Red Condor: Re-Targeting the Intellectual Property

One of the challenges that I saw when I got to Red Condor was that there was a LOT of Intellectual Property (IP) that had been developed. This IP was being deployed for a single task - Spam Filtering. I found this a challenge as the market 

for Spam Filtering was very mature and commoditized. However, it seemed like that with a few tweaks much of the IP could be changed to do other things.

This is one of the battles that companies in technology have. When do you work on a feature of an existing product and when do you work on a new product? A better way to look at this is how are you spending your money on the portfolio of
offerings that you have. I will talk about what we did at Red Condor and then come back to the more general issue at hand and how to think about this.

In the case of Red Condor, we did both of course. We extended our current offering with new features and capabilities. This was true to overcome customer objections to purchasing the product and thus making Red Condor's offerings more
competitive. With almost all products you will find that there are some features that each one has that other's don't and that was true with us. But for 12 months or so, we became focused on introducing new SKUs (Stock Keeping Unit) which
is a general way to refer to more items to sell. In our case, we wanted to take what we had already built and see if there were ways to change it or repackage it to meet the needs of different applications. We also found partner products that
we could combine with our IP to create a fuller offering.

In our case, we decided that there were two paths that we would play. The first was backup for failed mail servers also known as E-Mail Continuity. We discovered that this was a market for which competitors had products and that there were
even companies that did this as a primary business. We found a way to build this in as a capability without a large amount of work and we set up the system so that it was separately licensed. Our first customer for this product was an ISP
that was performing a technology migration in their E-mail system over the weekend. They used our SaaS Filtering service and enabled their customers to get their E-mail from Filtering Service while their other E-mail products were offline.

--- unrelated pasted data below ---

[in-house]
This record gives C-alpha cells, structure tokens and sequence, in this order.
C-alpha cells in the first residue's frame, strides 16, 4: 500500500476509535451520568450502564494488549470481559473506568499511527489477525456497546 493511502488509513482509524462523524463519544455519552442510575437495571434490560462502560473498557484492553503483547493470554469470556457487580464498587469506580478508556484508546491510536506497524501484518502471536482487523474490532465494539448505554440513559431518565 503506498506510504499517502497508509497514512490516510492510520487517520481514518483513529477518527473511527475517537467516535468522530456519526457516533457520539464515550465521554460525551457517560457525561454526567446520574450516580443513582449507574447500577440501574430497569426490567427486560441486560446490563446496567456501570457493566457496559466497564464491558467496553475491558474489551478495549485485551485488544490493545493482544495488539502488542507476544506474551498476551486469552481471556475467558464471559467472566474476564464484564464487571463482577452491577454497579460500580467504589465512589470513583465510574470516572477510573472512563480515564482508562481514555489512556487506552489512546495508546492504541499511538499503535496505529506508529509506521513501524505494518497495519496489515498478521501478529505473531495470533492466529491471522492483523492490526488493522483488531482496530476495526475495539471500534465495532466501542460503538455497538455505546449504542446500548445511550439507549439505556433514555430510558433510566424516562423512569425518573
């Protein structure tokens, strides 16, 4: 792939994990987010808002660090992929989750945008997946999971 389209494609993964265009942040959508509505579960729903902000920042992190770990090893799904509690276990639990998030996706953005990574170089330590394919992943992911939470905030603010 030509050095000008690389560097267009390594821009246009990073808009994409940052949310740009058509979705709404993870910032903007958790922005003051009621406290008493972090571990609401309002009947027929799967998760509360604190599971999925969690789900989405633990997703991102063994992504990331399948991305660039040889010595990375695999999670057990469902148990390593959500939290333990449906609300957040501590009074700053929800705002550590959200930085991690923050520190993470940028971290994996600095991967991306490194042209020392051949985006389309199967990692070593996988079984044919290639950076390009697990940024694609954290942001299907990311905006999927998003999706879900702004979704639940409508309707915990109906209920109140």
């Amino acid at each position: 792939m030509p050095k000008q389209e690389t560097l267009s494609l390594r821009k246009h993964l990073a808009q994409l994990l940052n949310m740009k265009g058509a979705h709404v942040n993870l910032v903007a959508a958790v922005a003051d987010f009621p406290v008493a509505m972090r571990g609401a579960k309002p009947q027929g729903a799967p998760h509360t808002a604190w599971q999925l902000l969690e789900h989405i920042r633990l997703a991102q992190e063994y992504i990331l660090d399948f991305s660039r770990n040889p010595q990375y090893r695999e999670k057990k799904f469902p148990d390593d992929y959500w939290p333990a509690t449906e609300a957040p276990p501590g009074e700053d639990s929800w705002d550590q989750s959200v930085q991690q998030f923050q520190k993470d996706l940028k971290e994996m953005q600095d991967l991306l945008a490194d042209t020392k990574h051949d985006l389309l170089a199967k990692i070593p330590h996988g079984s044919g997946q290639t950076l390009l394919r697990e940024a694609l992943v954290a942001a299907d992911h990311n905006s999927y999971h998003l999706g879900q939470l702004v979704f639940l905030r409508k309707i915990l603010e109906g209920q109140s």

We were a bit nervous that our first live use would be done by such a large customer, but it all worked out. The second path was called E-Mail Encryption but internally we called it Secure Message Delivery. In this case, we were able to add
3rd party product in and add in capability to help customers with Secure E-mail for Corporate Compliance reasons.

In both cases, we were expecting to sell these products to existing Mail Filtering customers as an upsell. The point of this was to take our existing customers and sell a percentage of them additional services. Since they are existing
customers, the marketing costs would be lower than for new customers and we could up the value of a mailbox to Red Condor. We also thought a more complete offering might attract new customers, and we offered all these services as a
bundle. The bundle came at a substantial savings to the customer and that should attract folks to buy more products. The new products were very high margin (well the internally developed ones) so any purchases provided profit.

Now a lot of the issues you need to think about when creating new products were covered by our plans. Is the market the same as your existing one? How dilutive will the marketing and advertising of the new products be to your current
products? How competitive will your new products be? Who is an ideal customer for the new products? You can see by us using these primarily as upsells we limited our market, but also made the sales and marketing of these products
enhance the value of our current products.

So think about your product investments like investing in a portfolio of stocks and bonds. Do you have a good mix?

Jim Sackman
FocalPoint Business Coaching
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